Energy transition strategy
In 2021, we announced Powering Progress, our strategy to accelerate our transition to a net-zero emissions energy business, purposefully and profitably. Powering Progress aims to deliver value for our shareholders, for our customers and for wider society.
See the section “Strategy and outlook” for more information.
Our strategy aims to support the ambitious goal of the Paris Agreement
Tackling climate change is an urgent challenge. It requires a fundamental transformation of the global economy and the energy system so that society stops adding to the total amount of greenhouse gases in the atmosphere, achieving what is known as net-zero emissions. That is why Shell has set a target to become a net-zero emissions energy business by 2050, in step with society’s progress in achieving the goal of the Paris Agreement on climate change.
There is no established standard for aligning an energy supplier’s decarbonisation targets with the temperature limit goal of the Paris Agreement. In the absence of a broadly accepted standard, we developed our own approach to demonstrate Paris alignment by setting carbon intensity targets using a pathway derived from the Intergovernmental Panel on Climate Change (IPCC) scenarios aligned with the Paris Agreement’s goal. We believe our NCI and absolute emissions targets support the more ambitious goal of the Paris Agreement: to limit the increase in the average global temperature to 1.5 degrees Celsius above pre-industrial levels. It is aligned with the findings of the IPCC which concluded that the world must reach net-zero carbon emissions by around 2050 to limit global warming to 1.5 degrees Celsius and avoid the worst effects of climate change.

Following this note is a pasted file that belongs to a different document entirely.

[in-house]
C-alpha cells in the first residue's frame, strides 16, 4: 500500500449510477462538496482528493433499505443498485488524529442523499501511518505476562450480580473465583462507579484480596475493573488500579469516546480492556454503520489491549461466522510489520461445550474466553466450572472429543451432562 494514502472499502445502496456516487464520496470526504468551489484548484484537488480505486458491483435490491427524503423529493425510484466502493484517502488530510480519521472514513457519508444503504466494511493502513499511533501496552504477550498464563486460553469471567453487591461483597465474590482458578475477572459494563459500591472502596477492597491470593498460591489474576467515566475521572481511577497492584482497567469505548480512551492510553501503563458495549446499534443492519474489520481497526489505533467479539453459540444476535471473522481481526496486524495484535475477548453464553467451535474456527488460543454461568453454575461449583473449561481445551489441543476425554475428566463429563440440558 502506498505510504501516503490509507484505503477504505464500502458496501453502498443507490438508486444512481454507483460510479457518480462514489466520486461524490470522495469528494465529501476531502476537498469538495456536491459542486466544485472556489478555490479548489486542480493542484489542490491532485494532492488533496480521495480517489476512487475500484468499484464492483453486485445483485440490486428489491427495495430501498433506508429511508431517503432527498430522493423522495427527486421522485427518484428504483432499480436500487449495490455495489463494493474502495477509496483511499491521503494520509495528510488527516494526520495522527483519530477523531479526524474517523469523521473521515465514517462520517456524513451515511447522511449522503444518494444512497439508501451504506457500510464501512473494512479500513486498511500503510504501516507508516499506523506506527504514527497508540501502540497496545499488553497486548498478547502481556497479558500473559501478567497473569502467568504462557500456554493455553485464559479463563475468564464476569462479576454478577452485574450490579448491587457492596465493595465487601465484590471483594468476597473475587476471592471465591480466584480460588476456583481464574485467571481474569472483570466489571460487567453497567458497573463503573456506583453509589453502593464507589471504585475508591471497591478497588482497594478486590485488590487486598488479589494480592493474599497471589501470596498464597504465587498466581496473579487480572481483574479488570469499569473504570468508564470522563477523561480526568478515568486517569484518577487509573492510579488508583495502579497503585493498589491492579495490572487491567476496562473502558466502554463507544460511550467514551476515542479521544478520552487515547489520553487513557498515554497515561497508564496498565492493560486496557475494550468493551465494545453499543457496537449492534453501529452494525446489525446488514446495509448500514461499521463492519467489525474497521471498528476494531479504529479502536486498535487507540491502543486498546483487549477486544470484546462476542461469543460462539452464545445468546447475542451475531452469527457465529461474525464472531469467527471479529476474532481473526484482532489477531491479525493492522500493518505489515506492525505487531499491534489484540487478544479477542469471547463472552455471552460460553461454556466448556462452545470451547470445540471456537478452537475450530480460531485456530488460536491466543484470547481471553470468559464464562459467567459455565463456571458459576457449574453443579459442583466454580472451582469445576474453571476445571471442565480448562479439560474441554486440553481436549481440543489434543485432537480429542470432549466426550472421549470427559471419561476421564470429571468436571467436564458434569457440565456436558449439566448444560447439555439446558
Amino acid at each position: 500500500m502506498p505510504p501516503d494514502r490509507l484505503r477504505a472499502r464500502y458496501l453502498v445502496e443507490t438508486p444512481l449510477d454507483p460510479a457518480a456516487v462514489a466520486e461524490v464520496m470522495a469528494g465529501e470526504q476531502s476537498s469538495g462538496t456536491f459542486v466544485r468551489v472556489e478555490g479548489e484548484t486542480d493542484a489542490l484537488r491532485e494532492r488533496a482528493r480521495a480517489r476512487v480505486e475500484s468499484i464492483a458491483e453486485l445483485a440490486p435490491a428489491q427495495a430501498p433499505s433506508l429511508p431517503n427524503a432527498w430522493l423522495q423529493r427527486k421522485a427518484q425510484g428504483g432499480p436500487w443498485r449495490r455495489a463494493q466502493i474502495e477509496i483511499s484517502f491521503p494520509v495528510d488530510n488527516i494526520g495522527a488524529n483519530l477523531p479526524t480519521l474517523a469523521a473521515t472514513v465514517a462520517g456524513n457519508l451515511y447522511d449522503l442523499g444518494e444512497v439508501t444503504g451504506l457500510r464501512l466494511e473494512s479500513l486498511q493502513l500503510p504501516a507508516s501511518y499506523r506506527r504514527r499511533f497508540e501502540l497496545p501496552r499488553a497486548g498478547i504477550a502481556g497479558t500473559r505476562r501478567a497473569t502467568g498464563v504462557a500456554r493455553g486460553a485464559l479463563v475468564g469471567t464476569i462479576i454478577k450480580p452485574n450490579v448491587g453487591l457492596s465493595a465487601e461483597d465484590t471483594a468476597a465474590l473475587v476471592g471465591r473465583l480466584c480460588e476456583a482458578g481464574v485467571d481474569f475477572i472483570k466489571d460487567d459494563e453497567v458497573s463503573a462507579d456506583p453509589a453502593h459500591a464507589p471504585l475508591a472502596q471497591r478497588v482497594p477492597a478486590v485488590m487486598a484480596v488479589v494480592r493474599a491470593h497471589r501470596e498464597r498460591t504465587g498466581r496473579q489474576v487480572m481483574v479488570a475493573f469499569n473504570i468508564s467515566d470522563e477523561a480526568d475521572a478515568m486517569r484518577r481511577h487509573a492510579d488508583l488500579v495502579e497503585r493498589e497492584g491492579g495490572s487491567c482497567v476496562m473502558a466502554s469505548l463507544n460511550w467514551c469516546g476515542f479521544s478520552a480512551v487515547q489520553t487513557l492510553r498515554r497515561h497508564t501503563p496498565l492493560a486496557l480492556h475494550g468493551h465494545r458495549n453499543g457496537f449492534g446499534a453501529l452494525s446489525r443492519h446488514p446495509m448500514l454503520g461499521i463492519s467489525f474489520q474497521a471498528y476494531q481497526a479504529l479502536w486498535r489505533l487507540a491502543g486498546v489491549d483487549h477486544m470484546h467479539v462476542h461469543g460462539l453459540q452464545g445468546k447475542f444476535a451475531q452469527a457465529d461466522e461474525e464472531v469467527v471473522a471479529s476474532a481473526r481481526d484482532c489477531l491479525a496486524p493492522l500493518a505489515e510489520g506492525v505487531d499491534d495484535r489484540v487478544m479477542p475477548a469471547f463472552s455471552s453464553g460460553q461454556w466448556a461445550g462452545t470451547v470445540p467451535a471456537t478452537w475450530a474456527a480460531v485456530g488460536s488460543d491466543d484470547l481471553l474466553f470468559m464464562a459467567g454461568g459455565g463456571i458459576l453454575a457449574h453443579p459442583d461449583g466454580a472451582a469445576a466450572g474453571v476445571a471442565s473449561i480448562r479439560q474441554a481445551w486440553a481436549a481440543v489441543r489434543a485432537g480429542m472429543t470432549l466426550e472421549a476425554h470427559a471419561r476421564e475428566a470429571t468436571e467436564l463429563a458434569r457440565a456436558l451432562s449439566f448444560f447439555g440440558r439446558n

We determined our targets using scenarios taken from a database developed for the IPCC Special Report on Global Warming of 1.5°C. We filtered out certain outlying IPCC scenarios to ensure that Shell’s targets are aligned with earlier action, and low-overshoot scenarios. Overshoot refers to the extent to which a scenario exceeds an emissions budget and subsequently relies on sinks to compensate for the excess emissions.
Becoming a net-zero emissions energy business means that we are reducing emissions from our operations, and from the fuels and other energy products such as electricity that we sell to our customers. It also means capturing and storing any remaining emissions using technology, protecting natural carbon sinks, and providing high quality nature-based solutions to our customers to offset unavoidable emissions.
Increasing numbers of countries and companies have announced targets to achieve net-zero emissions by the middle of the century, and we are starting to see some changes in the demand and supply of energy. Achieving the 1.5 degrees Celsius goal will be challenging and require unprecedented global collaboration. The pace of change will also vary around the world.